It’s also tough to completely switch off. I struggle with that in general, but it’s even more difficult as a founder because there’s always more to do.
And I’m learning how to hire the right people. Every new hire will have a huge influence on the company culture, so we’re having to simultaneously work out what kind of culture we want to create!
What was your fundraising strategy?
Naïma: Our fundraising planning began 3–6 months before we actually jumped in. It’s really useful to start conversations with investors before you need money from them — which is why we were always on investor calls, even when we had very little traction. We discovered they were a lot more transparent when there wasn’t added pressure to make a decision then and there.
Here’s a list of the things we did before we started speaking to investors:
- Drafted outreach emails
- Created specific objectives for the fundraising round
- Identified investors and angels using Crunchbase
- Posted on social media
- Prepared a financial model
- Created a press pack
- Prepared a pitch deck, data room, and one-pager
How did you find your investors?
Naïma: We made most of our investor connections through introductions. The industry is changing, but introductions are still key. Every time we spoke to someone, we’d end the call by asking, “Who should we be speaking with?” Afterward, we’d follow up to remind them.
I didn’t realize how little of fundraising is actually spent on calls with investors. The majority of it is spent following up, providing more information, and chasing a response. Investors want to see you run just as much as they want to get to know the team.
As we moved further into the fundraising round, it became less about outreach and more about managing relationships with the investors we met. We had to figure out what we wanted the final makeup to look like in terms of the percentage of angels versus VCs.
Tell us how you crafted your pitch. Was it an iterative process or something you practiced and polished before going public?
Naïma: It was very iterative. I’m lucky that my co-founder is a designer because we’d have brainstorming sessions, and then he’d design the outcome. Afterward, we’d get feedback and make edits. We used demo days as an opportunity to practice our pitch and gain confidence. We even started over from scratch a few times — after getting the same questions from different investors, it was clear we were missing some key points.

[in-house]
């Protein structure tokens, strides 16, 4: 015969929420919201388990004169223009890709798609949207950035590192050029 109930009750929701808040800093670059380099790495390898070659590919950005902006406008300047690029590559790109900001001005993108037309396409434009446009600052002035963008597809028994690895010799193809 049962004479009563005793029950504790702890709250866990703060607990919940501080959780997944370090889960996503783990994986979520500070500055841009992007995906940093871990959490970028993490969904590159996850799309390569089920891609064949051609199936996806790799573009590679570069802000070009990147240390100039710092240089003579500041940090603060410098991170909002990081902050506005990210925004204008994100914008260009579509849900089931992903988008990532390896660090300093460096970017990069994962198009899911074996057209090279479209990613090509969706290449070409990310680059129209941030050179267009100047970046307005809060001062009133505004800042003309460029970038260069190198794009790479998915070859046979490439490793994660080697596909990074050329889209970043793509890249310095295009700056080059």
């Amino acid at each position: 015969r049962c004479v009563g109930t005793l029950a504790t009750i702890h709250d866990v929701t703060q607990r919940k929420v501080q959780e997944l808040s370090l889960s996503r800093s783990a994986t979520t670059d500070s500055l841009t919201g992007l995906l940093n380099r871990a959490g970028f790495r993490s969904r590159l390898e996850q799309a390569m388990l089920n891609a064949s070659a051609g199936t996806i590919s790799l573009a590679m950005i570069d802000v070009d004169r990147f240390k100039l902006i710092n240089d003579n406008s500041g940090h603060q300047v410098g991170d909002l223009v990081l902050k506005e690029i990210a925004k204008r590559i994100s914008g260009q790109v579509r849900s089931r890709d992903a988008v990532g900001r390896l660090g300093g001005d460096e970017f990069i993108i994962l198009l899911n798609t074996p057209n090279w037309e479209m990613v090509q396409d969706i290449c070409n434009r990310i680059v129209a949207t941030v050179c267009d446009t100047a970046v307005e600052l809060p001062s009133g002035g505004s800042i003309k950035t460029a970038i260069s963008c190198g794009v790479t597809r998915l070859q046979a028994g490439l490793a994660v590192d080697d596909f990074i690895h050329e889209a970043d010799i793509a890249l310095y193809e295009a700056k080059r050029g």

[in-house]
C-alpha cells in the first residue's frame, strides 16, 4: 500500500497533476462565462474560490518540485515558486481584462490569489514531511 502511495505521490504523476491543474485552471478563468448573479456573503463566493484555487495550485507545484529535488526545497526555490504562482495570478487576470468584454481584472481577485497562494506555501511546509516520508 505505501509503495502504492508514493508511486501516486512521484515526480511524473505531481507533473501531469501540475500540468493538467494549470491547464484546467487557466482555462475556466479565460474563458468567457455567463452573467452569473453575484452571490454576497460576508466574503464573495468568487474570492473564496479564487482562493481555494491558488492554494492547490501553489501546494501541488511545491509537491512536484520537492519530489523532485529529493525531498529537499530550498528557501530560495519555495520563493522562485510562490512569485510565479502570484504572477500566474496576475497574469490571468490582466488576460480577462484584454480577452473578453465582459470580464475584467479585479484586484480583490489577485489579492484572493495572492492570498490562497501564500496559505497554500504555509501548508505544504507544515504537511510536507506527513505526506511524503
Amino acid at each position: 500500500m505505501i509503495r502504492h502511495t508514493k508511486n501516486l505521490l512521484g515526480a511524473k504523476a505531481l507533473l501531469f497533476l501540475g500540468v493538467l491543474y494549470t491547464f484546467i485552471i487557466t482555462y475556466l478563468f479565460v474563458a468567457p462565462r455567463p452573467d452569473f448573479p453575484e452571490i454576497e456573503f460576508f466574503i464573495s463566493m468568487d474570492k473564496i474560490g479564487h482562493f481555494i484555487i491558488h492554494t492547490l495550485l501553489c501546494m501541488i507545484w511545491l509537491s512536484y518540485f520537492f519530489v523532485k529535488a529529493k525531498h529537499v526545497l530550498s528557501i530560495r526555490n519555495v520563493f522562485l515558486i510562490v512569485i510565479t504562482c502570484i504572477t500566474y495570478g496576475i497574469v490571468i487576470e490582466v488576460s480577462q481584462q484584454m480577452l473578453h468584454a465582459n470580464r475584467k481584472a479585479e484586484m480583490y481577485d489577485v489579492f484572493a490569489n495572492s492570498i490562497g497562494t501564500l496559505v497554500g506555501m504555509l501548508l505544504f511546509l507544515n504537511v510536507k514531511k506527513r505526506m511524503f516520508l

These points were mainly about how the product worked. We ended up adding a huge, detailed appendix at the end of our deck to explain how it functioned. This meant we could have a more substantive conversation from the get-go.
Based on your experience, do you have any tips for other founders to succeed in pitching?
Naïma: My main tip is to start the fundraising process before you actually need to — and to practice pitching with investors who aren’t your top picks. Also, follow up after every call and get feedback. I like to ask investors questions like, “What are the strongest parts of my business?” and “What are the areas that really need work?” You can even ask these questions during a call, especially if you haven’t yet started fundraising.
Practice pitching with people outside of tech to distill your pitch down to the simplest language possible. I always practice with my mom and sister to see if I'm using too many buzzwords that detract from the problem we’re trying to solve.
This was the first part of our Founder Q&A series. Keep an eye out for future interviews with successful founders — and in the meantime, start building your own deck with one of Pitch’s free templates. Our presentation software makes it easy to quickly and effectively pitch your idea to secure investment and grow your business.